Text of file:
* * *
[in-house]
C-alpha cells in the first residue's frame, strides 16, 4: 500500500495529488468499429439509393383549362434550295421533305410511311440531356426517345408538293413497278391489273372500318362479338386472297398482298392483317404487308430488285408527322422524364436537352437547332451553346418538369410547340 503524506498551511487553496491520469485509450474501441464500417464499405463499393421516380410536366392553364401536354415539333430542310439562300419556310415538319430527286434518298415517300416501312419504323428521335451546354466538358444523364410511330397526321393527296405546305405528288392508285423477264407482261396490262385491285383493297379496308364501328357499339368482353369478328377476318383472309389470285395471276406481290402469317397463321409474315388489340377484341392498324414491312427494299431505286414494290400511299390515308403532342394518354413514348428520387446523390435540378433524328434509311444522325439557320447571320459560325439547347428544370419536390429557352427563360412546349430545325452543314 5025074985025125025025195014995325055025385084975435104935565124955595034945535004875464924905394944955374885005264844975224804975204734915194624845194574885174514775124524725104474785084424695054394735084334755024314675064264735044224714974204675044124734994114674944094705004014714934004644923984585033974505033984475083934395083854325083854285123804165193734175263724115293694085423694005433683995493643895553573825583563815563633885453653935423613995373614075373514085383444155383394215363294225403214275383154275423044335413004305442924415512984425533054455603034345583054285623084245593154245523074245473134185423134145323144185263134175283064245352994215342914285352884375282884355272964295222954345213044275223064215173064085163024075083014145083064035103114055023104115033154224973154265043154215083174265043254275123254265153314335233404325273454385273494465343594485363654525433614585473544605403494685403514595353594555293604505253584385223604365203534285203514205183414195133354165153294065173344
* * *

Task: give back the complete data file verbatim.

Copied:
[in-house]
C-alpha cells in the first residue's frame, strides 16, 4: 500500500495529488468499429439509393383549362434550295421533305410511311440531356426517345408538293413497278391489273372500318362479338386472297398482298392483317404487308430488285408527322422524364436537352437547332451553346418538369410547340 503524506498551511487553496491520469485509450474501441464500417464499405463499393421516380410536366392553364401536354415539333430542310439562300419556310415538319430527286434518298415517300416501312419504323428521335451546354466538358444523364410511330397526321393527296405546305405528288392508285423477264407482261396490262385491285383493297379496308364501328357499339368482353369478328377476318383472309389470285395471276406481290402469317397463321409474315388489340377484341392498324414491312427494299431505286414494290400511299390515308403532342394518354413514348428520387446523390435540378433524328434509311444522325439557320447571320459560325439547347428544370419536390429557352427563360412546349430545325452543314 5025074985025125025025195014995325055025385084975435104935565124955595034945535004875464924905394944955374885005264844975224804975204734915194624845194574885174514775124524725104474785084424695054394735084334755024314675064264735044224714974204675044124734994114674944094705004014714934004644923984585033974505033984475083934395083854325083854285123804165193734175263724115293694085423694005433683995493643895553573825583563815563633885453653935423613995373614075373514085383444155383394215363294225403214275383154275423044335413004305442924415512984425533054455603034345583054285623084245593154245523074245473134185423134145323144185263134175283064245352994215342914285352884375282884355272964295222954345213044275223064215173064085163024075083014145083064035103114055023104115033154224973154265043154215083174265043254275123254265153314335233404325273454385273494465343594485363654525433614585473544605403494685403514595353594555293604505253584385223604365203534285203514205183414195133354165153294065173344